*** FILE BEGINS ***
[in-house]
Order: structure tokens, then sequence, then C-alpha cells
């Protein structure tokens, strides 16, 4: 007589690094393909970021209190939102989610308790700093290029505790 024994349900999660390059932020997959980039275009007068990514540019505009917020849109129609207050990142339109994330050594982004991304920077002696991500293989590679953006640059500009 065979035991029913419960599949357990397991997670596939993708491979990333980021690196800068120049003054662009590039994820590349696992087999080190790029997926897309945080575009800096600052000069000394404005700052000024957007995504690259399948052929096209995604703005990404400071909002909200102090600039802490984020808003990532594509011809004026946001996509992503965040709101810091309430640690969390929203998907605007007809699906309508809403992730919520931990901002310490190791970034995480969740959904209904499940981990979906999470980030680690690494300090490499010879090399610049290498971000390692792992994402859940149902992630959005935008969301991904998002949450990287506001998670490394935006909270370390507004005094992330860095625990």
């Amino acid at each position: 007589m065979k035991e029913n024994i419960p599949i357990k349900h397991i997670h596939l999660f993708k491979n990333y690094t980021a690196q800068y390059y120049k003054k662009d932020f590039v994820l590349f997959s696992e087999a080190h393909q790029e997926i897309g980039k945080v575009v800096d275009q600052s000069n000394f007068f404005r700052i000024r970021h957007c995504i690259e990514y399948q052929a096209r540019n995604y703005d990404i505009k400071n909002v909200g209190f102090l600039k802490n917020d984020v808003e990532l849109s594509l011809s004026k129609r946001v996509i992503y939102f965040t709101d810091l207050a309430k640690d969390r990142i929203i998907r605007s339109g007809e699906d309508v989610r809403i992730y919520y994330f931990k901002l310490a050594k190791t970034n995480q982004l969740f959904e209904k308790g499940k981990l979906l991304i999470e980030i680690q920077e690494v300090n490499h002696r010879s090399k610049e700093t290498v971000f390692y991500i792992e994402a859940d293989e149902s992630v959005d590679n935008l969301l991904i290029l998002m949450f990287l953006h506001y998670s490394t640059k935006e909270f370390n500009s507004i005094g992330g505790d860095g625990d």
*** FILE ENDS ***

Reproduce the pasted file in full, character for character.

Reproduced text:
[in-house]
Order: structure tokens, then sequence, then C-alpha cells
């Protein structure tokens, strides 16, 4: 007589690094393909970021209190939102989610308790700093290029505790 024994349900999660390059932020997959980039275009007068990514540019505009917020849109129609207050990142339109994330050594982004991304920077002696991500293989590679953006640059500009 065979035991029913419960599949357990397991997670596939993708491979990333980021690196800068120049003054662009590039994820590349696992087999080190790029997926897309945080575009800096600052000069000394404005700052000024957007995504690259399948052929096209995604703005990404400071909002909200102090600039802490984020808003990532594509011809004026946001996509992503965040709101810091309430640690969390929203998907605007007809699906309508809403992730919520931990901002310490190791970034995480969740959904209904499940981990979906999470980030680690690494300090490499010879090399610049290498971000390692792992994402859940149902992630959005935008969301991904998002949450990287506001998670490394935006909270370390507004005094992330860095625990």
């Amino acid at each position: 007589m065979k035991e029913n024994i419960p599949i357990k349900h397991i997670h596939l999660f993708k491979n990333y690094t980021a690196q800068y390059y120049k003054k662009d932020f590039v994820l590349f997959s696992e087999a080190h393909q790029e997926i897309g980039k945080v575009v800096d275009q600052s000069n000394f007068f404005r700052i000024r970021h957007c995504i690259e990514y399948q052929a096209r540019n995604y703005d990404i505009k400071n909002v909200g209190f102090l600039k802490n917020d984020v808003e990532l849109s594509l011809s004026k129609r946001v996509i992503y939102f965040t709101d810091l207050a309430k640690d969390r990142i929203i998907r605007s339109g007809e699906d309508v989610r809403i992730y919520y994330f931990k901002l310490a050594k190791t970034n995480q982004l969740f959904e209904k308790g499940k981990l979906l991304i999470e980030i680690q920077e690494v300090n490499h002696r010879s090399k610049e700093t290498v971000f390692y991500i792992e994402a859940d293989e149902s992630v959005d590679n935008l969301l991904i290029l998002m949450f990287l953006h506001y998670s490394t640059k935006e909270f370390n500009s507004i005094g992330g505790d860095g625990d």